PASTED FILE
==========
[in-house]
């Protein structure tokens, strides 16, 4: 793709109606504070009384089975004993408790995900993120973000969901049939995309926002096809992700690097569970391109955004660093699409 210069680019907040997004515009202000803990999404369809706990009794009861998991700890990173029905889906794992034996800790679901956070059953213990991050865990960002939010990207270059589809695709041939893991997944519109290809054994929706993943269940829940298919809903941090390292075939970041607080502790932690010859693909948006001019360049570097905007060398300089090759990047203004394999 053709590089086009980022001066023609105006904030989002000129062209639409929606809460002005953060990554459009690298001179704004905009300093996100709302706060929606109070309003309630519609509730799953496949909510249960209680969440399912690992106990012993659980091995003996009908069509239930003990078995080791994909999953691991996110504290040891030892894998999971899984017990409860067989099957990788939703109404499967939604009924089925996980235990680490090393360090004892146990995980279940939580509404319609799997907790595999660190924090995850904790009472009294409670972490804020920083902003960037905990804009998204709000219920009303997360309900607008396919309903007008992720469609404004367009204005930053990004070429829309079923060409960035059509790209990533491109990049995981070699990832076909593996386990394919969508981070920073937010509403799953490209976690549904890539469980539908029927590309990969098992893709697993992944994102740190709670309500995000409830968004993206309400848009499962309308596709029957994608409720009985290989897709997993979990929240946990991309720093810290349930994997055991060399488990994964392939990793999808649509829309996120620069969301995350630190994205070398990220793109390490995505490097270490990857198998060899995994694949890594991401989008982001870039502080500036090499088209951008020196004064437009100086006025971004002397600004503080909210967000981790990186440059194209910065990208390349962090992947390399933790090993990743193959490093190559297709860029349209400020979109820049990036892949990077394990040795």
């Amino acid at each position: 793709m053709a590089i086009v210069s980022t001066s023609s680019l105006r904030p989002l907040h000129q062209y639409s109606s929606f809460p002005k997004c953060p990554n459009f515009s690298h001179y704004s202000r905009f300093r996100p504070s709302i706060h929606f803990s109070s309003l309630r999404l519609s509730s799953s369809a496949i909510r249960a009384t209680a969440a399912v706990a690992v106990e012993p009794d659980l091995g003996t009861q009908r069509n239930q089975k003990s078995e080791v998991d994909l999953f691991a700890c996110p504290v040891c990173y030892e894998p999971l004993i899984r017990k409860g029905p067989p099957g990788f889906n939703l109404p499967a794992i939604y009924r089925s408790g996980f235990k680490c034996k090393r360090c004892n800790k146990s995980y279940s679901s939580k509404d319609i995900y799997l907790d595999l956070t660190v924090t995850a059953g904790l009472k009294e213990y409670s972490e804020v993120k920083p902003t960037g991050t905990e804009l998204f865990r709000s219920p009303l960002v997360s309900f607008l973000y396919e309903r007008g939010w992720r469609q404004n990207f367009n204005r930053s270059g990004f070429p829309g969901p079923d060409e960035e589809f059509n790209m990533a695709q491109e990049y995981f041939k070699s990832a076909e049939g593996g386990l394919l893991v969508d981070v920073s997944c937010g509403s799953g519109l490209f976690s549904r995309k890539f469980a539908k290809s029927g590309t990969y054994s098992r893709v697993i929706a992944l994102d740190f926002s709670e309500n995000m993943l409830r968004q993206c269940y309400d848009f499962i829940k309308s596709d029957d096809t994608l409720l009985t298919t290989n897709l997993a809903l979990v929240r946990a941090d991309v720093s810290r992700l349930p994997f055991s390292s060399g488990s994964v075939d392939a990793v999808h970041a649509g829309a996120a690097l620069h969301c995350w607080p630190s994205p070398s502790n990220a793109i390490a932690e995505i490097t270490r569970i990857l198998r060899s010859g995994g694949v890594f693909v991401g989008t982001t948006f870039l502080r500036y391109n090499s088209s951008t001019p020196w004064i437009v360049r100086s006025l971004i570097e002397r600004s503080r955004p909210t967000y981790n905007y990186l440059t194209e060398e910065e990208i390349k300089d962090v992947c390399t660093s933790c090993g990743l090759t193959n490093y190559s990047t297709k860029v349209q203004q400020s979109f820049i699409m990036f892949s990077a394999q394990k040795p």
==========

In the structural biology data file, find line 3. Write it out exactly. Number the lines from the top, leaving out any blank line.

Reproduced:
């Amino acid at each position: 793709m053709a590089i086009v210069s980022t001066s023609s680019l105006r904030p989002l907040h000129q062209y639409s109606s929606f809460p002005k997004c953060p990554n459009f515009s690298h001179y704004s202000r905009f300093r996100p504070s709302i706060h929606f803990s109070s309003l309630r999404l519609s509730s799953s369809a496949i909510r249960a009384t209680a969440a399912v706990a690992v106990e012993p009794d659980l091995g003996t009861q009908r069509n239930q089975k003990s078995e080791v998991d994909l999953f691991a700890c996110p504290v040891c990173y030892e894998p999971l004993i899984r017990k409860g029905p067989p099957g990788f889906n939703l109404p499967a794992i939604y009924r089925s408790g996980f235990k680490c034996k090393r360090c004892n800790k146990s995980y279940s679901s939580k509404d319609i995900y799997l907790d595999l956070t660190v924090t995850a059953g904790l009472k009294e213990y409670s972490e804020v993120k920083p902003t960037g991050t905990e804009l998204f865990r709000s219920p009303l960002v997360s309900f607008l973000y396919e309903r007008g939010w992720r469609q404004n990207f367009n204005r930053s270059g990004f070429p829309g969901p079923d060409e960035e589809f059509n790209m990533a695709q491109e990049y995981f041939k070699s990832a076909e049939g593996g386990l394919l893991v969508d981070v920073s997944c937010g509403s799953g519109l490209f976690s549904r995309k890539f469980a539908k290809s029927g590309t990969y054994s098992r893709v697993i929706a992944l994102d740190f926002s709670e309500n995000m993943l409830r968004q993206c269940y309400d848009f499962i829940k309308s596709d029957d096809t994608l409720l009985t298919t290989n897709l997993a809903l979990v929240r946990a941090d991309v720093s810290r992700l349930p994997f055991s390292s060399g488990s994964v075939d392939a990793v999808h970041a649509g829309a996120a690097l620069h969301c995350w607080p630190s994205p070398s502790n990220a793109i390490a932690e995505i490097t270490r569970i990857l198998r060899s010859g995994g694949v890594f693909v991401g989008t982001t948006f870039l502080r500036y391109n090499s088209s951008t001019p020196w004064i437009v360049r100086s006025l971004i570097e002397r600004s503080r955004p909210t967000y981790n905007y990186l440059t194209e060398e910065e990208i390349k300089d962090v992947c390399t660093s933790c090993g990743l090759t193959n490093y190559s990047t297709k860029v349209q203004q400020s979109f820049i699409m990036f892949s990077a394999q394990k040795p």